• “Through these conversations may be uncomfortable at first, the more clarity you have, the better,” Ring adds.
  • Plus, having these clear communications upfront may be a great precursor to feeling out the others’ emotional intelligence, too.
  • “If someone flares up at the thought of having to get STI tested, or becomes extremely reactive when talking about off-limit sex acts, that’s a red flag.”
  • When you’re ready to dive in
  • There’s just one rule for group play: Everyone involved needs to feel — and encouraged to feel — safe, comfortable, and respected.
  • Beyond that, it’s up to you all to decide who touches who, when, how, and in what order.
  • Be direct
  • Wondering how the heck to go from talking about the weather to talking about how wet (or hard) you all are? Harris recommends being direct.
  • “Sometimes the best way to get there is simply by being direct,” she says. “You might say ‘Would you like to go upstairs/to the bedroom?’ or ‘May I kiss you now?’”
  • “As long as everyone knows the plan is for a threesome, you don’t need to be coy at this point.” Fair.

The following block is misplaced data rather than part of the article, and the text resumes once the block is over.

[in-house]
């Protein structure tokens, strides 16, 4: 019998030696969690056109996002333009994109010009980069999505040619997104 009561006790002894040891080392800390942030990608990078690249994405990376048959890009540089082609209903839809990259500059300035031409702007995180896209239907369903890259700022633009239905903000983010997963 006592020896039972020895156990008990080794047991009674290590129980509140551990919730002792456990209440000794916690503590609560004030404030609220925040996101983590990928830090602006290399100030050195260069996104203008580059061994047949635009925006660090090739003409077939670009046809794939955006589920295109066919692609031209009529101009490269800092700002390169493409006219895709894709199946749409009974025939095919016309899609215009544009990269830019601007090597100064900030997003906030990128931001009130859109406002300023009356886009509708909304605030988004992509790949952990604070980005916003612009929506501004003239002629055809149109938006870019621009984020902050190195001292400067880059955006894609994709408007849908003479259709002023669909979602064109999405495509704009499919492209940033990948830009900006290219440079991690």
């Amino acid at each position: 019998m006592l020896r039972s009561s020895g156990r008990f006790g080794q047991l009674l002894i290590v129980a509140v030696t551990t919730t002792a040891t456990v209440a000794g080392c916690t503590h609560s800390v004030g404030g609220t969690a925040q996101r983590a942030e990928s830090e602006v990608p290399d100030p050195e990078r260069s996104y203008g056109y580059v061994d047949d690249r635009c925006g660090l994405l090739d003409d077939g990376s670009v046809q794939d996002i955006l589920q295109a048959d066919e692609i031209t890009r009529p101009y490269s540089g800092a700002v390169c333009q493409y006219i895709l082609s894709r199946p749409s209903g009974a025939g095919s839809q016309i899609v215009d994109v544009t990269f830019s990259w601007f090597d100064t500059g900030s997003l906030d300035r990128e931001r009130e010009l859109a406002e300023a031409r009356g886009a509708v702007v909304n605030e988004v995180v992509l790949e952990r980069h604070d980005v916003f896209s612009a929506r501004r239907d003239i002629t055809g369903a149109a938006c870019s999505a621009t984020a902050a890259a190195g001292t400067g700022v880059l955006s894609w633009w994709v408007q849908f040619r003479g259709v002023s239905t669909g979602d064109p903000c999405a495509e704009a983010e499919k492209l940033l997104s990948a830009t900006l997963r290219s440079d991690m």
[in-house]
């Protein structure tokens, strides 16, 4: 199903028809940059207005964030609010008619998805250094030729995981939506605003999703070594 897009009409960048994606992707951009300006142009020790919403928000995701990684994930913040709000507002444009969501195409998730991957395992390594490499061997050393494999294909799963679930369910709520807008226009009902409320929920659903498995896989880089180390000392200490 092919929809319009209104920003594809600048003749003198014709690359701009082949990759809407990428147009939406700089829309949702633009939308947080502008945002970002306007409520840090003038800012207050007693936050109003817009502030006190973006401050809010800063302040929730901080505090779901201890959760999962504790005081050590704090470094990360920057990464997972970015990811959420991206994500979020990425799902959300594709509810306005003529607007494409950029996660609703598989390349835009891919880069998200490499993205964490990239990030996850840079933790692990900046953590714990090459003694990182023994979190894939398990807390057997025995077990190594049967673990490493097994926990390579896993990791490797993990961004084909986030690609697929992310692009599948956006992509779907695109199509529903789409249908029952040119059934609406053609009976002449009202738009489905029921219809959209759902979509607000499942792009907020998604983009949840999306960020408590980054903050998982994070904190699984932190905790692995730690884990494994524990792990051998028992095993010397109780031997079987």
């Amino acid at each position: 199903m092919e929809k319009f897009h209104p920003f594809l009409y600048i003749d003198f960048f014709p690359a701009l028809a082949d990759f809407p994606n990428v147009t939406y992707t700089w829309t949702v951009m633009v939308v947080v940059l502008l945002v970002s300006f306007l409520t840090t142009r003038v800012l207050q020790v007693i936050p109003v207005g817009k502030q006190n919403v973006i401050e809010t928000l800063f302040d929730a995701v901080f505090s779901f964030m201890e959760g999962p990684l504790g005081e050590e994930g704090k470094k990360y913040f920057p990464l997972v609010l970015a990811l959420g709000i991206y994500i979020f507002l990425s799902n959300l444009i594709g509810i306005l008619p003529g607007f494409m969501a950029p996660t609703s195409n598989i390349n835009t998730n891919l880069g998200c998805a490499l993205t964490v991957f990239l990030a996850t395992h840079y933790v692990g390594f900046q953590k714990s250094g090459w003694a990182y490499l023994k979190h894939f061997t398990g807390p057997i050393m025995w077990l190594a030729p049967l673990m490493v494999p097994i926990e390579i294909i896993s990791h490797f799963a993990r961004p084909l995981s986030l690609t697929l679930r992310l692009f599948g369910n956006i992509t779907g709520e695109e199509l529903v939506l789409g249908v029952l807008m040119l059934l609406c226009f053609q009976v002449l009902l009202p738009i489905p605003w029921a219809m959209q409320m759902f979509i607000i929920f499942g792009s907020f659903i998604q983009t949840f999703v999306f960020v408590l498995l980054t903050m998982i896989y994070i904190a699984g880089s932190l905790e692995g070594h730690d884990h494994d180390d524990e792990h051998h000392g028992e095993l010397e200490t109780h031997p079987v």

• Let the more experienced person be the top
  • Has someone in the group had a threesome before? Harris suggests letting them take the reins.
  • “If someone in the group is more experienced, it can help if everyone agrees to let them take the lead.”
  • Consistently communicate
  • Just as constant communication is the key to pleasurable two-person play, it’s also key to three-person play, says Luna Matatas, sexuality educator and creator of Peg The Patriarchy.
  • Here are some questions you might ask throughout:

• “How does this feel?”

• “Do you like it like this [performs one type of touch/lick/bite], or like this [performs another]?”

• “How are you doing, baby?”

Aftercare as desired

Some folks are OK with a quick check-in before they’re out the door. Others want to cuddle or hop in the shower. Some pairs want to Talk It Out after the third leaves.

There’s no wrong post-threesome move, per say. But you do want to be respectful of everyone’s emotional, physical, mental, and spiritual needs.